Effects of Taxation: Investments by Individuals

By J. Keith Butters; Lynn L. Bollinger | Go to book overview

CHAPTER VII
Marketable Common Stock: I

THIS series of chapters on the willingness of investors to hold specific investment assets will be introduced by two chapters dealing with marketable common stock. In this chapter the general attitude of investors toward common stock and the ways in which taxes may cause investors to increase or decrease their holdings of common stock will be considered; in the next chapter an attempt will be made to assess the quantitative impact of the general effects discussed in this chapter.

Marketable common stocks cover a wide range of securities and are held both by investors interested mainly in their income yield and by investors interested mainly in capital appreciation. Among assets held for their income yield, marketable common stocks in general represent relatively high return, high risk securities. While there is much overlapping of individual securities, common stocks on the whole are to the "left" of most preferred stocks, corporate bonds, government bonds (federal, state, or local) and, of course, cash. While some "blue chip" common stocks, such as that of the American Telephone & Telegraph Company, have highly stable income returns and are generally evaluated by the market as being less risky than many low-grade bonds and preferred stocks, the above ranking is fairly clean-cut as it applies to broad classes of securities.

Among assets held in the hope of capital appreciation, in contrast, common stocks are more nearly in the center of the range. Preferred stocks, corporate bonds, and government bonds typically offer little or no opportunity for capital appreciation. On the other hand, family businesses, new issues of unseasoned companies, new ventures, and various other types of investments, such as oil and mining ventures and some real

-180-

Notes for this page

Add a new note
If you are trying to select text to create highlights or citations, remember that you must now click or tap on the first word, and then click or tap on the last word.
One moment ...
Default project is now your active project.
Project items
Notes
Cite this page

Cited page

Style
Citations are available only to our active members.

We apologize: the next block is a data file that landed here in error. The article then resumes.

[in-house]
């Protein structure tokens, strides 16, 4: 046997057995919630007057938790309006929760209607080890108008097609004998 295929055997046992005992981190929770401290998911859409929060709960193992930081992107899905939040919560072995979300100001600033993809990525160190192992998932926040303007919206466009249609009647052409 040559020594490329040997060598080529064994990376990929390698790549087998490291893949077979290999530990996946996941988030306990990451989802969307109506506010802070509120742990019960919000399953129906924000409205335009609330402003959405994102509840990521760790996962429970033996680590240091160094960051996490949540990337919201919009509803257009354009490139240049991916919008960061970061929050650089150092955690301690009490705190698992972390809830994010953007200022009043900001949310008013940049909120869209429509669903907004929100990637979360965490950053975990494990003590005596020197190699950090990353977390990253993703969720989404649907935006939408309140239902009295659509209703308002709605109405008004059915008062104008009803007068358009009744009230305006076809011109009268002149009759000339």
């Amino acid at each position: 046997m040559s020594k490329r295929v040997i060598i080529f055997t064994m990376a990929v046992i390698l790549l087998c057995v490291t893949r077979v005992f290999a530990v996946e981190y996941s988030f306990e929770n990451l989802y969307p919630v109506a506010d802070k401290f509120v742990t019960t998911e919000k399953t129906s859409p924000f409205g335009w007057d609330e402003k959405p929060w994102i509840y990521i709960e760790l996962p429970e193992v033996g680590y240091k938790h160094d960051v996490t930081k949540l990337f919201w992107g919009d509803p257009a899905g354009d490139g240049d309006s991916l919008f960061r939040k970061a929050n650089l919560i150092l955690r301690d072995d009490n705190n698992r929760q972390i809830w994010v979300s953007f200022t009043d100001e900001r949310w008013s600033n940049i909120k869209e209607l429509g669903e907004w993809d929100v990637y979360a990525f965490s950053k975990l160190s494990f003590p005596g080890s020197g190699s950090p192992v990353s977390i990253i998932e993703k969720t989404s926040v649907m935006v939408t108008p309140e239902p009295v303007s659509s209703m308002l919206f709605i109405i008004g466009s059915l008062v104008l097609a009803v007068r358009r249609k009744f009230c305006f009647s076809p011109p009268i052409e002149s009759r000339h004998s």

Buy instant access to cite pages or passages in MLA 8, MLA 7, APA and Chicago citation styles.

(Einhorn, 1992, p. 25)

(Einhorn 25)

(Einhorn 25)

1. Lois J. Einhorn, Abraham Lincoln, the Orator: Penetrating the Lincoln Legend (Westport, CT: Greenwood Press, 1992), 25, http://www.questia.com/read/27419298.

Note: primary sources have slightly different requirements for citation. Please see these guidelines for more information.

Cited page

Bookmark this page
Effects of Taxation: Investments by Individuals
Table of contents

Table of contents

Settings

Settings

Typeface
Text size Smaller Larger Reset View mode
Search within

Search within this book

Look up

Look up a word

  • Dictionary
  • Thesaurus
Please submit a word or phrase above.
Print this page

Print this page

Why can't I print more than one page at a time?

Help
Full screen
Items saved from this book
  • Bookmarks
  • Highlights & Notes
  • Citations
/ 534

matching results for page

    Questia reader help

    How to highlight and cite specific passages

    1. Click or tap the first word you want to select.
    2. Click or tap the last word you want to select, and you’ll see everything in between get selected.
    3. You’ll then get a menu of options like creating a highlight or a citation from that passage of text.

    OK, got it!

    Cited passage

    Style
    Citations are available only to our active members.
    Buy instant access to cite pages or passages in MLA 8, MLA 7, APA and Chicago citation styles.

    "Portraying himself as an honest, ordinary person helped Lincoln identify with his audiences." (Einhorn, 1992, p. 25).

    "Portraying himself as an honest, ordinary person helped Lincoln identify with his audiences." (Einhorn 25)

    "Portraying himself as an honest, ordinary person helped Lincoln identify with his audiences." (Einhorn 25)

    "Portraying himself as an honest, ordinary person helped Lincoln identify with his audiences."1

    1. Lois J. Einhorn, Abraham Lincoln, the Orator: Penetrating the Lincoln Legend (Westport, CT: Greenwood Press, 1992), 25, http://www.questia.com/read/27419298.

    Cited passage

    Thanks for trying Questia!

    Please continue trying out our research tools, but please note, full functionality is available only to our active members.

    Your work will be lost once you leave this Web page.

    Buy instant access to save your work.

    Already a member? Log in now.

    Search by... Author
    Show... All Results Primary Sources Peer-reviewed

    Oops!

    An unknown error has occurred. Please click the button below to reload the page. If the problem persists, please try again in a little while.